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WASHINGTON, Sep 20, 2005 (United Press International via COMTEX) -- A physicians' organization is calling on U.S. hospitals to offer healthier dining options for patients, visitors and employees, because many do not provide enough low-fat, cholesterol-free foods.
A survey conducted by the Physicians Committee for Responsible Medicine found less than one-third of hospitals offer either a salad bar or a daily low-fat, cholesterol-free entree, and high-fat foods, such as fried chicken, pizza and enchiladas, remain among the top-selling entrees.
"The amazing thing to me is that there isn't really a healthy option every day at all hospitals," Dr. Amy Lanou, senior nutrition scientist with PCRM, told United Press International. "I understand food service operators saying, 'I can't get rid of chicken nuggets or burgers,' but what they can all do is provide at least one healthy hot entree every day, and they're not doing that, which is really striking to me."
Last December and January PCRM collected data from 40 hospitals in the Spirit of Women hospital network, which operates facilities in 22 states. Twenty-five hospitals representing 9,000 beds participated.
"The majority of hospitals are trying to offer some health-promoting food choices to customers though substantial opportunities for improvement remain," the survey concluded.
One of the most shocking findings, Lanou said, was when hospitals were asked to send information about their "healthiest item," the item sometimes contained more than 50 percent of its calories as fat.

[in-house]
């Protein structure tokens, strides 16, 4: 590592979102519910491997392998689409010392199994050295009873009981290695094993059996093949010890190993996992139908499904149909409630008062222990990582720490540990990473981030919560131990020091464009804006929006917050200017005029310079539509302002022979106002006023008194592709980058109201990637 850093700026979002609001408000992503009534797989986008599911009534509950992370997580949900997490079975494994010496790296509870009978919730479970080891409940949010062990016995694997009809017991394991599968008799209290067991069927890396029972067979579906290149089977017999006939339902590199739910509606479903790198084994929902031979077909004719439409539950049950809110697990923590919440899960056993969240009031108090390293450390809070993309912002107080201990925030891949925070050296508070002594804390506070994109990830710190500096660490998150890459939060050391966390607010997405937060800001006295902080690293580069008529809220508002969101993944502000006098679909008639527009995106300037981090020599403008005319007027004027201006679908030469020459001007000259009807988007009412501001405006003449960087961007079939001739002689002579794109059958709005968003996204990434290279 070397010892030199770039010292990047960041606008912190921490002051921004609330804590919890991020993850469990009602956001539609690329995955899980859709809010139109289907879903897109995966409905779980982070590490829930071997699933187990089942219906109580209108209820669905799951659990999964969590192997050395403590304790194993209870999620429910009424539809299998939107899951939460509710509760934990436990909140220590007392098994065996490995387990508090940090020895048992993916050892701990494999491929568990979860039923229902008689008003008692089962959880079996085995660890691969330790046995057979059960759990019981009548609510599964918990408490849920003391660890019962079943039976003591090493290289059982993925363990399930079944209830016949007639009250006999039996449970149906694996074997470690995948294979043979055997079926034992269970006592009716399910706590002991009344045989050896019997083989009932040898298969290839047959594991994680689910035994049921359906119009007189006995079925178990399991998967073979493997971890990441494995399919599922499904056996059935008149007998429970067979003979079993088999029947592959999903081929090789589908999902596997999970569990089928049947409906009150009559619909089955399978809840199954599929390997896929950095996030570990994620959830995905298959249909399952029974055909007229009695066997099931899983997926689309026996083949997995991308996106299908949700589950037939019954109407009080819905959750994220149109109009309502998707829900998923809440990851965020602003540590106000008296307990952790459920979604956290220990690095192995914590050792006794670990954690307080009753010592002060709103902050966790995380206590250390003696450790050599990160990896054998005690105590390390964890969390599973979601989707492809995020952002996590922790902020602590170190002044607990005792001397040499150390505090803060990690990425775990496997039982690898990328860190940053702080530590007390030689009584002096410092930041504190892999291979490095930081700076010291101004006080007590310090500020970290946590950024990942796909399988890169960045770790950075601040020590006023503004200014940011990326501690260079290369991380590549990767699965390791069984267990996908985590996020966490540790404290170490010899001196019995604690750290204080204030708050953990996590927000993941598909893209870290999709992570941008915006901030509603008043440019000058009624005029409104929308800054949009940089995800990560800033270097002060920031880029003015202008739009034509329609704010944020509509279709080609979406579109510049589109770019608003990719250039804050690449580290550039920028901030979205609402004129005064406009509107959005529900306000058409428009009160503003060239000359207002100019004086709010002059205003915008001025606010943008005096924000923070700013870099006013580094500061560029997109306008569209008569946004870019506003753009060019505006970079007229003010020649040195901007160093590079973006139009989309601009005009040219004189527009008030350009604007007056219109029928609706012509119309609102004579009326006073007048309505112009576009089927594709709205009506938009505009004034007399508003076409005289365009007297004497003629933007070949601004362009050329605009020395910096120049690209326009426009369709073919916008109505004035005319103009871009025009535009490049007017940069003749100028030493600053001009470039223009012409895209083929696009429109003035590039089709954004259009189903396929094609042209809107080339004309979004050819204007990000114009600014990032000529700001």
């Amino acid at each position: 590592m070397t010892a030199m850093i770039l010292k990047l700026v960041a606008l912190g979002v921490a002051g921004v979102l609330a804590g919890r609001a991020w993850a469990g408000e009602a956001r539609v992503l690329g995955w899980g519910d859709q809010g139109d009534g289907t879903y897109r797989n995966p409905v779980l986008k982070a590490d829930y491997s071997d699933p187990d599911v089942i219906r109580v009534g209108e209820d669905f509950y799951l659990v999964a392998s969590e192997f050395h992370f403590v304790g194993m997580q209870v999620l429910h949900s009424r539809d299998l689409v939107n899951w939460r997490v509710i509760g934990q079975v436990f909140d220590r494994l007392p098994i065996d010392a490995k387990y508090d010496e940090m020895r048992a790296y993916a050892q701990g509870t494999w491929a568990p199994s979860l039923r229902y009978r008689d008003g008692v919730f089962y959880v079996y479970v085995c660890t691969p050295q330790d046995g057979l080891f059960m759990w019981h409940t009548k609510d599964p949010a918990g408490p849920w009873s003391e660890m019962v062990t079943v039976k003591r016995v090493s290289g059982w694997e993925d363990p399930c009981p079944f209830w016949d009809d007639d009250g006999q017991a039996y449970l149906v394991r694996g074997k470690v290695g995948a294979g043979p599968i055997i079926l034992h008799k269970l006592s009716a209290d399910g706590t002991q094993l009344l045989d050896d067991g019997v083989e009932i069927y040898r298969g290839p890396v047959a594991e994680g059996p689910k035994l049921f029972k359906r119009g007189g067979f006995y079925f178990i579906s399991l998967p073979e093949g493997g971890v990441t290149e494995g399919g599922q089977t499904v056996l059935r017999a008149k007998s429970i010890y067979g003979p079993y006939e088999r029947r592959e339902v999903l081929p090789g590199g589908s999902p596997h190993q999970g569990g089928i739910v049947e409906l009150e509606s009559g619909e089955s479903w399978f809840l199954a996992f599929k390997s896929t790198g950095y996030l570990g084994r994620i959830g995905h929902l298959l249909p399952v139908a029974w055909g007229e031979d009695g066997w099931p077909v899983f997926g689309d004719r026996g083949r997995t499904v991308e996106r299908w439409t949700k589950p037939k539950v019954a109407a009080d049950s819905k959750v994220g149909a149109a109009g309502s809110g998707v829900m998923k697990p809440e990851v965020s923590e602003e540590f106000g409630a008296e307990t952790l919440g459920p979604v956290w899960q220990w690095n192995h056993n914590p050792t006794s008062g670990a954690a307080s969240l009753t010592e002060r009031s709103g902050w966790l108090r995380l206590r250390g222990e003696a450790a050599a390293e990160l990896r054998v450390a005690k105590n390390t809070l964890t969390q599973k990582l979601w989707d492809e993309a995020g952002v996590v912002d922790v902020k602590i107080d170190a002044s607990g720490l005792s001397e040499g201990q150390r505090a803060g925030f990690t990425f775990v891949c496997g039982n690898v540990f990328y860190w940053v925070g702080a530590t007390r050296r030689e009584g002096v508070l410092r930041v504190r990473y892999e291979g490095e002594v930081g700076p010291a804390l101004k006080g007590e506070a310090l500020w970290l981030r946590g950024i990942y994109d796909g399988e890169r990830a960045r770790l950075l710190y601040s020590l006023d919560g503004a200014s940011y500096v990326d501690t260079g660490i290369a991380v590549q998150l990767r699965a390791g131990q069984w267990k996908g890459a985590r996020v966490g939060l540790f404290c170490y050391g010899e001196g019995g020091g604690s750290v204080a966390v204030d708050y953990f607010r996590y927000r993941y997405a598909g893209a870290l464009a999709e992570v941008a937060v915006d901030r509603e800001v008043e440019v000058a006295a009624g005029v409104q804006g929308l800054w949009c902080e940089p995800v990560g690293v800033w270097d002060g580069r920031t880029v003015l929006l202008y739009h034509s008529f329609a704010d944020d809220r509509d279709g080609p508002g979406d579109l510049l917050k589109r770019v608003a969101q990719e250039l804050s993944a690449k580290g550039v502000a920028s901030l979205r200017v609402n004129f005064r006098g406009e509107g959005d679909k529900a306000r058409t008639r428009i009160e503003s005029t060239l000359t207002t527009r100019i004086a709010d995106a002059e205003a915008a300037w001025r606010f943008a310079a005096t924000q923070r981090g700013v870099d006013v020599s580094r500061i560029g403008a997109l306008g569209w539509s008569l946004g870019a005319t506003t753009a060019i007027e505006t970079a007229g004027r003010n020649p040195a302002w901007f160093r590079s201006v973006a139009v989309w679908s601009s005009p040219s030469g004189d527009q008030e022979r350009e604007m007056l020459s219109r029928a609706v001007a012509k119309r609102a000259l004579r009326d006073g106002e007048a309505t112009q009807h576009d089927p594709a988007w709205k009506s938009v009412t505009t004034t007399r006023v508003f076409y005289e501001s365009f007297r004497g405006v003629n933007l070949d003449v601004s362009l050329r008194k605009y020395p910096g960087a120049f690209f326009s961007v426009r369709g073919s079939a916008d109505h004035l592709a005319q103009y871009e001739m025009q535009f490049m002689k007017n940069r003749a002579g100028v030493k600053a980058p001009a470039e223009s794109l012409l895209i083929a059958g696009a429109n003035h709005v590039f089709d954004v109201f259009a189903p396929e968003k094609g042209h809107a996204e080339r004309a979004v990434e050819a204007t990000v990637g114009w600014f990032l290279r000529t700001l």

"That's your healthiest item?" Lanou asked. "I think that means maybe there's a need for some education around for hospitals -- that's something I'm hoping we can do."
The PCRM survey also criticized hospitals that house fast-food establishments, which 17 percent of respondents admitted doing.
"I don't think we were surprised as much as disappointed that our assumptions were correct," Tanya Abreu, president of Spirit of Women Hospitals, told UPI.
Part of the reason hospital cafeterias may not serve the healthiest food, Abreu said, is that even though almost every hospital has nutritionists, it is difficult for them to influence food-purchasing decisions.
"What we're really trying to do is make this easier for the hospitals," Abreu said. "It's hard for hospitals to change food service contracts. It's hard for hospitals to change what they have easy access to do."
Lanou said the ideal type of food that should be served in hospitals is low in fat, high in fiber and preferably cholesterol-free with no trans fat. She said menus should feature fruits, vegetables and legumes, and entrees should not exceed 30 grams of fat.
Abreu said hospitals should try to include more beans, multi-grains and soy milk -- all inexpensive and readily available options -- in their cafeterias. She also called on hospitals to take relatively simple steps to promote health, such as changing the contents of vending machines and providing nutritional information at cafeterias.
Lanou said hospitals should be setting a better example in the food they serve in their cafeterias.
"It makes sense to think about what foods are being offered in healthcare facilities," she said. "Often the staff, visitors and patients actually eat there, so I think (hospitals) were a good place to take a look at if food being served in healthcare centers is promoting health."
Lanou said despite the survey results, some hospitals are offering healthy, creative food, and they should be looked at as a model.
"These are not difficult (changes), but they are systematic changes," Abreu said. "We have to build a momentum with doctors who are willing to speak out, with nurses willing to demand, and ... food buyers who feel educated and empowered to make changes."
Ryan Holeywell is an intern for UPI. E-mail: firstname.lastname@example.org
Copyright 2005 by United Press International.